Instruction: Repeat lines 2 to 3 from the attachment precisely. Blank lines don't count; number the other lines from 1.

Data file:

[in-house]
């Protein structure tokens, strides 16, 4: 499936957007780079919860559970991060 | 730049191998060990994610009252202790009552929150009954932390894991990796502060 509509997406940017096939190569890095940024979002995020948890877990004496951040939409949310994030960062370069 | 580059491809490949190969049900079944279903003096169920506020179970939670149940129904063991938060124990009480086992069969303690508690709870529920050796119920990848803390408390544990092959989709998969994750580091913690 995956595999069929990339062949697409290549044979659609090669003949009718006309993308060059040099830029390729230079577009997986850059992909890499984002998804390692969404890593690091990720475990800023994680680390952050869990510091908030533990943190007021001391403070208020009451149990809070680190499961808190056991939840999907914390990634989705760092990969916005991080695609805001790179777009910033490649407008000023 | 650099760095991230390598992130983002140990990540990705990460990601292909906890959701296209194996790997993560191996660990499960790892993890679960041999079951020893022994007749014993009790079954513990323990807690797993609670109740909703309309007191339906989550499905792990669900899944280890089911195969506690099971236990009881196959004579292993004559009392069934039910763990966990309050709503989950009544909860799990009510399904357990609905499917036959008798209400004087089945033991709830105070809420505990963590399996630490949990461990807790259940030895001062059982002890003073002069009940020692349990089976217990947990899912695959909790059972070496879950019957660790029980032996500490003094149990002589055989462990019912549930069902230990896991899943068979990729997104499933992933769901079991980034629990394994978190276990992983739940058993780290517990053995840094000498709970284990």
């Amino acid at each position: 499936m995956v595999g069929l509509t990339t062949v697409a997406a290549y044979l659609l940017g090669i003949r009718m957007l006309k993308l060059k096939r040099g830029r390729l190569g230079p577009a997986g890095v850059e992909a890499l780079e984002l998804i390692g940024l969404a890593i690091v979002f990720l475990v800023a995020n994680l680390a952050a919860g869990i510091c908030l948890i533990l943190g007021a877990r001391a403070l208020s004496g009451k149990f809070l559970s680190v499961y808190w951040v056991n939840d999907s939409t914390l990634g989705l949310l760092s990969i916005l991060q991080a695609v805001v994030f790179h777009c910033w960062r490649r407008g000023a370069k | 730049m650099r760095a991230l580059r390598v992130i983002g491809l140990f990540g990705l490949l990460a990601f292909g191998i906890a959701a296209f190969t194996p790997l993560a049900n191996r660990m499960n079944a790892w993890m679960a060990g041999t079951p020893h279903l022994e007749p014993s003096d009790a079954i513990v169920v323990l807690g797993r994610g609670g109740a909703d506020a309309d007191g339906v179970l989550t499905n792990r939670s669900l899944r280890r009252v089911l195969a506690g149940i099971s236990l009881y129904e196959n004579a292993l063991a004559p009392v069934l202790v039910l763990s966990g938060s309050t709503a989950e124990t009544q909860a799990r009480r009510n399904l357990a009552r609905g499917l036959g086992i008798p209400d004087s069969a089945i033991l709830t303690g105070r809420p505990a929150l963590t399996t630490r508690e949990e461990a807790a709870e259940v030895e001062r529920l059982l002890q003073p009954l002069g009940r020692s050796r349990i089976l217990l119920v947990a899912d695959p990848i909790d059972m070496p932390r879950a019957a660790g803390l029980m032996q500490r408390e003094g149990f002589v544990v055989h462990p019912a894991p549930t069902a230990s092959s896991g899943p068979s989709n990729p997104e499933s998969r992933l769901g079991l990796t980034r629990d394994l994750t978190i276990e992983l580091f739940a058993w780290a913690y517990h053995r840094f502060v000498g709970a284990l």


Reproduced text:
């Protein structure tokens, strides 16, 4: 499936957007780079919860559970991060 | 730049191998060990994610009252202790009552929150009954932390894991990796502060 509509997406940017096939190569890095940024979002995020948890877990004496951040939409949310994030960062370069 | 580059491809490949190969049900079944279903003096169920506020179970939670149940129904063991938060124990009480086992069969303690508690709870529920050796119920990848803390408390544990092959989709998969994750580091913690 995956595999069929990339062949697409290549044979659609090669003949009718006309993308060059040099830029390729230079577009997986850059992909890499984002998804390692969404890593690091990720475990800023994680680390952050869990510091908030533990943190007021001391403070208020009451149990809070680190499961808190056991939840999907914390990634989705760092990969916005991080695609805001790179777009910033490649407008000023 | 650099760095991230390598992130983002140990990540990705990460990601292909906890959701296209194996790997993560191996660990499960790892993890679960041999079951020893022994007749014993009790079954513990323990807690797993609670109740909703309309007191339906989550499905792990669900899944280890089911195969506690099971236990009881196959004579292993004559009392069934039910763990966990309050709503989950009544909860799990009510399904357990609905499917036959008798209400004087089945033991709830105070809420505990963590399996630490949990461990807790259940030895001062059982002890003073002069009940020692349990089976217990947990899912695959909790059972070496879950019957660790029980032996500490003094149990002589055989462990019912549930069902230990896991899943068979990729997104499933992933769901079991980034629990394994978190276990992983739940058993780290517990053995840094000498709970284990």
């Amino acid at each position: 499936m995956v595999g069929l509509t990339t062949v697409a997406a290549y044979l659609l940017g090669i003949r009718m957007l006309k993308l060059k096939r040099g830029r390729l190569g230079p577009a997986g890095v850059e992909a890499l780079e984002l998804i390692g940024l969404a890593i690091v979002f990720l475990v800023a995020n994680l680390a952050a919860g869990i510091c908030l948890i533990l943190g007021a877990r001391a403070l208020s004496g009451k149990f809070l559970s680190v499961y808190w951040v056991n939840d999907s939409t914390l990634g989705l949310l760092s990969i916005l991060q991080a695609v805001v994030f790179h777009c910033w960062r490649r407008g000023a370069k | 730049m650099r760095a991230l580059r390598v992130i983002g491809l140990f990540g990705l490949l990460a990601f292909g191998i906890a959701a296209f190969t194996p790997l993560a049900n191996r660990m499960n079944a790892w993890m679960a060990g041999t079951p020893h279903l022994e007749p014993s003096d009790a079954i513990v169920v323990l807690g797993r994610g609670g109740a909703d506020a309309d007191g339906v179970l989550t499905n792990r939670s669900l899944r280890r009252v089911l195969a506690g149940i099971s236990l009881y129904e196959n004579a292993l063991a004559p009392v069934l202790v039910l763990s966990g938060s309050t709503a989950e124990t009544q909860a799990r009480r009510n399904l357990a009552r609905g499917l036959g086992i008798p209400d004087s069969a089945i033991l709830t303690g105070r809420p505990a929150l963590t399996t630490r508690e949990e461990a807790a709870e259940v030895e001062r529920l059982l002890q003073p009954l002069g009940r020692s050796r349990i089976l217990l119920v947990a899912d695959p990848i909790d059972m070496p932390r879950a019957a660790g803390l029980m032996q500490r408390e003094g149990f002589v544990v055989h462990p019912a894991p549930t069902a230990s092959s896991g899943p068979s989709n990729p997104e499933s998969r992933l769901g079991l990796t980034r629990d394994l994750t978190i276990e992983l580091f739940a058993w780290a913690y517990h053995r840094f502060v000498g709970a284990l």